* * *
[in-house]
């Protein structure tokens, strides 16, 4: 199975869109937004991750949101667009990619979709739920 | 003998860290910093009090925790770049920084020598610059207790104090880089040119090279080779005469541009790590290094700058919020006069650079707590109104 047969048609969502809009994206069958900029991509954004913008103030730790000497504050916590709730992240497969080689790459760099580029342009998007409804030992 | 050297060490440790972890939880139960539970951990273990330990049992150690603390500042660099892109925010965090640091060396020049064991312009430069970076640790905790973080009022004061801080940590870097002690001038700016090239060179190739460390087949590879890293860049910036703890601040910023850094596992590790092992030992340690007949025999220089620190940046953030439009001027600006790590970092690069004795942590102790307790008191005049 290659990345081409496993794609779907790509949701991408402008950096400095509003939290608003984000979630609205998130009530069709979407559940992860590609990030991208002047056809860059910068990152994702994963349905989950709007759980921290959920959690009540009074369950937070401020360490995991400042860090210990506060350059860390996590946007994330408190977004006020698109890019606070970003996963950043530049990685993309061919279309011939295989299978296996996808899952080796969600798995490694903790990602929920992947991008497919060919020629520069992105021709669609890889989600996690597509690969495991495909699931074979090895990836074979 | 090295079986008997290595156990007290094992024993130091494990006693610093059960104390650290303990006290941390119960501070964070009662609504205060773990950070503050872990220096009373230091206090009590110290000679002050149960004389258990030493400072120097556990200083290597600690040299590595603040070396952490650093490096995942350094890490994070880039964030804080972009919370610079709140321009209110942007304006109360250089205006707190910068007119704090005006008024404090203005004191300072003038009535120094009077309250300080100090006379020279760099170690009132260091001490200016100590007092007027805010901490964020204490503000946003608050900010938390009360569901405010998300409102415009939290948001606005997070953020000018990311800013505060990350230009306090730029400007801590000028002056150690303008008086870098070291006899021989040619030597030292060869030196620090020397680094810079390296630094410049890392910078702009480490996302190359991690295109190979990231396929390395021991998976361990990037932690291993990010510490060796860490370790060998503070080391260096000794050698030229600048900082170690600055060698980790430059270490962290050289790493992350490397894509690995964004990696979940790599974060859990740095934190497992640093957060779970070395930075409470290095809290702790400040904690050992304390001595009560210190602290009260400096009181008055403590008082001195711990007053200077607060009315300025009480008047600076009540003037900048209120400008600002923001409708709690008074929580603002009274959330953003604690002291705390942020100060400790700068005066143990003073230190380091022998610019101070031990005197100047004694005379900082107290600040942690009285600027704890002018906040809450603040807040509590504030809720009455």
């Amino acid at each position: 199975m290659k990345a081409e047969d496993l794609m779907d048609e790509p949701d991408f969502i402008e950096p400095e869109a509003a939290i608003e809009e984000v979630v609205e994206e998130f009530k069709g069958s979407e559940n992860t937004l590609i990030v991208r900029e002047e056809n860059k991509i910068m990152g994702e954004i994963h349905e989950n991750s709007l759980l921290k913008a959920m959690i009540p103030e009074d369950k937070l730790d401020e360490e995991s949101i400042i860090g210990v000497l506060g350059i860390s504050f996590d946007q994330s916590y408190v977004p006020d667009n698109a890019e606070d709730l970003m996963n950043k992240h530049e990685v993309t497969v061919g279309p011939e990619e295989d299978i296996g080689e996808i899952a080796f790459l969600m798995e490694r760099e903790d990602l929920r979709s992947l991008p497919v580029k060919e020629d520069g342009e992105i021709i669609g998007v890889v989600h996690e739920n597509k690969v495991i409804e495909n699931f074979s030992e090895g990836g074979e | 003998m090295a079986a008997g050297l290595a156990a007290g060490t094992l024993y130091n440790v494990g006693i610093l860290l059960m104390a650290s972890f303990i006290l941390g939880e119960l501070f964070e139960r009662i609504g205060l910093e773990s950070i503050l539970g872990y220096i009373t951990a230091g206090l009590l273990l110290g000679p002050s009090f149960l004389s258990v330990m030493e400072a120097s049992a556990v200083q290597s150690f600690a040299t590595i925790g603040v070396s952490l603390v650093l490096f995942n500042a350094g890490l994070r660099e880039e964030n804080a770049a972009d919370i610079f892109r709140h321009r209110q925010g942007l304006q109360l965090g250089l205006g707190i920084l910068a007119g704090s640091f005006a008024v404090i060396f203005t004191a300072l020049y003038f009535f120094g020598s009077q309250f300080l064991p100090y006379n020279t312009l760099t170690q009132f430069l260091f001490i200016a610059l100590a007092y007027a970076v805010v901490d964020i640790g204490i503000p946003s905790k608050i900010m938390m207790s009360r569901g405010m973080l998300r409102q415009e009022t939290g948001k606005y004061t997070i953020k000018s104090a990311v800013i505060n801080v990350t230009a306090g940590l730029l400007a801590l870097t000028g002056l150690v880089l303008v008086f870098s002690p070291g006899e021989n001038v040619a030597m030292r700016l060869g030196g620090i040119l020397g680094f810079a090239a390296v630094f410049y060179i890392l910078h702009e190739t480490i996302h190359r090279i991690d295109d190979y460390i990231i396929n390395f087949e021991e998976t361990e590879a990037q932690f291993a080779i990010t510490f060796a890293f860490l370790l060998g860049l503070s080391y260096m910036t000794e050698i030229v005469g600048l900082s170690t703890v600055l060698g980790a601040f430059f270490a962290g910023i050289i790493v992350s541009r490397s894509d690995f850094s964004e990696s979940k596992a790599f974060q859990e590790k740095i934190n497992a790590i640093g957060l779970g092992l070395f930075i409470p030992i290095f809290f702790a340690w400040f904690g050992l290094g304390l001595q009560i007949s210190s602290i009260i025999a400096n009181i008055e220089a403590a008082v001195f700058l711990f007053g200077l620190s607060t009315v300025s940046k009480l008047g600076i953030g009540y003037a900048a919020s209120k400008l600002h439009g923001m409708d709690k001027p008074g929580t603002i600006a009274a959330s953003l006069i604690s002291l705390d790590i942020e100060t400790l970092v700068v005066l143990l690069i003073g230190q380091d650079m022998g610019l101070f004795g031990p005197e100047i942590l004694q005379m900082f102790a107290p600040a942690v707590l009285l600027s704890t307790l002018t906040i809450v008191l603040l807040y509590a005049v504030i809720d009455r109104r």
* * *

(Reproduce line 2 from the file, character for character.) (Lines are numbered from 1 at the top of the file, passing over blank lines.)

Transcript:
């Protein structure tokens, strides 16, 4: 199975869109937004991750949101667009990619979709739920 | 003998860290910093009090925790770049920084020598610059207790104090880089040119090279080779005469541009790590290094700058919020006069650079707590109104 047969048609969502809009994206069958900029991509954004913008103030730790000497504050916590709730992240497969080689790459760099580029342009998007409804030992 | 050297060490440790972890939880139960539970951990273990330990049992150690603390500042660099892109925010965090640091060396020049064991312009430069970076640790905790973080009022004061801080940590870097002690001038700016090239060179190739460390087949590879890293860049910036703890601040910023850094596992590790092992030992340690007949025999220089620190940046953030439009001027600006790590970092690069004795942590102790307790008191005049 290659990345081409496993794609779907790509949701991408402008950096400095509003939290608003984000979630609205998130009530069709979407559940992860590609990030991208002047056809860059910068990152994702994963349905989950709007759980921290959920959690009540009074369950937070401020360490995991400042860090210990506060350059860390996590946007994330408190977004006020698109890019606070970003996963950043530049990685993309061919279309011939295989299978296996996808899952080796969600798995490694903790990602929920992947991008497919060919020629520069992105021709669609890889989600996690597509690969495991495909699931074979090895990836074979 | 090295079986008997290595156990007290094992024993130091494990006693610093059960104390650290303990006290941390119960501070964070009662609504205060773990950070503050872990220096009373230091206090009590110290000679002050149960004389258990030493400072120097556990200083290597600690040299590595603040070396952490650093490096995942350094890490994070880039964030804080972009919370610079709140321009209110942007304006109360250089205006707190910068007119704090005006008024404090203005004191300072003038009535120094009077309250300080100090006379020279760099170690009132260091001490200016100590007092007027805010901490964020204490503000946003608050900010938390009360569901405010998300409102415009939290948001606005997070953020000018990311800013505060990350230009306090730029400007801590000028002056150690303008008086870098070291006899021989040619030597030292060869030196620090020397680094810079390296630094410049890392910078702009480490996302190359991690295109190979990231396929390395021991998976361990990037932690291993990010510490060796860490370790060998503070080391260096000794050698030229600048900082170690600055060698980790430059270490962290050289790493992350490397894509690995964004990696979940790599974060859990740095934190497992640093957060779970070395930075409470290095809290702790400040904690050992304390001595009560210190602290009260400096009181008055403590008082001195711990007053200077607060009315300025009480008047600076009540003037900048209120400008600002923001409708709690008074929580603002009274959330953003604690002291705390942020100060400790700068005066143990003073230190380091022998610019101070031990005197100047004694005379900082107290600040942690009285600027704890002018906040809450603040807040509590504030809720009455």